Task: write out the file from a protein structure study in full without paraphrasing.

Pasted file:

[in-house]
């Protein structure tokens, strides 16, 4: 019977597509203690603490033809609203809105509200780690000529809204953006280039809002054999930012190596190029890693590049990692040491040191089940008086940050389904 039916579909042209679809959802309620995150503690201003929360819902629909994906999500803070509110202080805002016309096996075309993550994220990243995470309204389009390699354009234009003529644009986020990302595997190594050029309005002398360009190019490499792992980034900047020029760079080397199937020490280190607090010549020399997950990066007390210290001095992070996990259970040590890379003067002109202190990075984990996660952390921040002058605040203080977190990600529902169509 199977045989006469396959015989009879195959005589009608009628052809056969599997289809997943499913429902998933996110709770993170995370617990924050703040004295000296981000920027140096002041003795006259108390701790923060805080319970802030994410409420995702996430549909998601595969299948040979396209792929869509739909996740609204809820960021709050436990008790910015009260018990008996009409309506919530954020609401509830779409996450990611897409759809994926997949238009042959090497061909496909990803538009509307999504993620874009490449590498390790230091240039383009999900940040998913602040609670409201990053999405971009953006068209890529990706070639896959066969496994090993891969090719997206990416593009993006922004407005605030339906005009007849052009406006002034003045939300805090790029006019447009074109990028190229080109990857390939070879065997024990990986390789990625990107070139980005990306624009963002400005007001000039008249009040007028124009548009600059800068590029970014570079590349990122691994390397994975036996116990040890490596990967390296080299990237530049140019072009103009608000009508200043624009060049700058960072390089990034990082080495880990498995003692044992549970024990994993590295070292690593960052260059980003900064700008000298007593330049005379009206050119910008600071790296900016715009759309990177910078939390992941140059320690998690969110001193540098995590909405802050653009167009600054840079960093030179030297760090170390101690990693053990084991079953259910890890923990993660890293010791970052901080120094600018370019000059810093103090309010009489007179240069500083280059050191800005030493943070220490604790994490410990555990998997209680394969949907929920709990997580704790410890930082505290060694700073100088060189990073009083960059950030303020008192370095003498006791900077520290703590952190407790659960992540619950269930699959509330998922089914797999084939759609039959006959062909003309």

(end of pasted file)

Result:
[in-house]
């Protein structure tokens, strides 16, 4: 019977597509203690603490033809609203809105509200780690000529809204953006280039809002054999930012190596190029890693590049990692040491040191089940008086940050389904 039916579909042209679809959802309620995150503690201003929360819902629909994906999500803070509110202080805002016309096996075309993550994220990243995470309204389009390699354009234009003529644009986020990302595997190594050029309005002398360009190019490499792992980034900047020029760079080397199937020490280190607090010549020399997950990066007390210290001095992070996990259970040590890379003067002109202190990075984990996660952390921040002058605040203080977190990600529902169509 199977045989006469396959015989009879195959005589009608009628052809056969599997289809997943499913429902998933996110709770993170995370617990924050703040004295000296981000920027140096002041003795006259108390701790923060805080319970802030994410409420995702996430549909998601595969299948040979396209792929869509739909996740609204809820960021709050436990008790910015009260018990008996009409309506919530954020609401509830779409996450990611897409759809994926997949238009042959090497061909496909990803538009509307999504993620874009490449590498390790230091240039383009999900940040998913602040609670409201990053999405971009953006068209890529990706070639896959066969496994090993891969090719997206990416593009993006922004407005605030339906005009007849052009406006002034003045939300805090790029006019447009074109990028190229080109990857390939070879065997024990990986390789990625990107070139980005990306624009963002400005007001000039008249009040007028124009548009600059800068590029970014570079590349990122691994390397994975036996116990040890490596990967390296080299990237530049140019072009103009608000009508200043624009060049700058960072390089990034990082080495880990498995003692044992549970024990994993590295070292690593960052260059980003900064700008000298007593330049005379009206050119910008600071790296900016715009759309990177910078939390992941140059320690998690969110001193540098995590909405802050653009167009600054840079960093030179030297760090170390101690990693053990084991079953259910890890923990993660890293010791970052901080120094600018370019000059810093103090309010009489007179240069500083280059050191800005030493943070220490604790994490410990555990998997209680394969949907929920709990997580704790410890930082505290060694700073100088060189990073009083960059950030303020008192370095003498006791900077520290703590952190407790659960992540619950269930699959509330998922089914797999084939759609039959006959062909003309």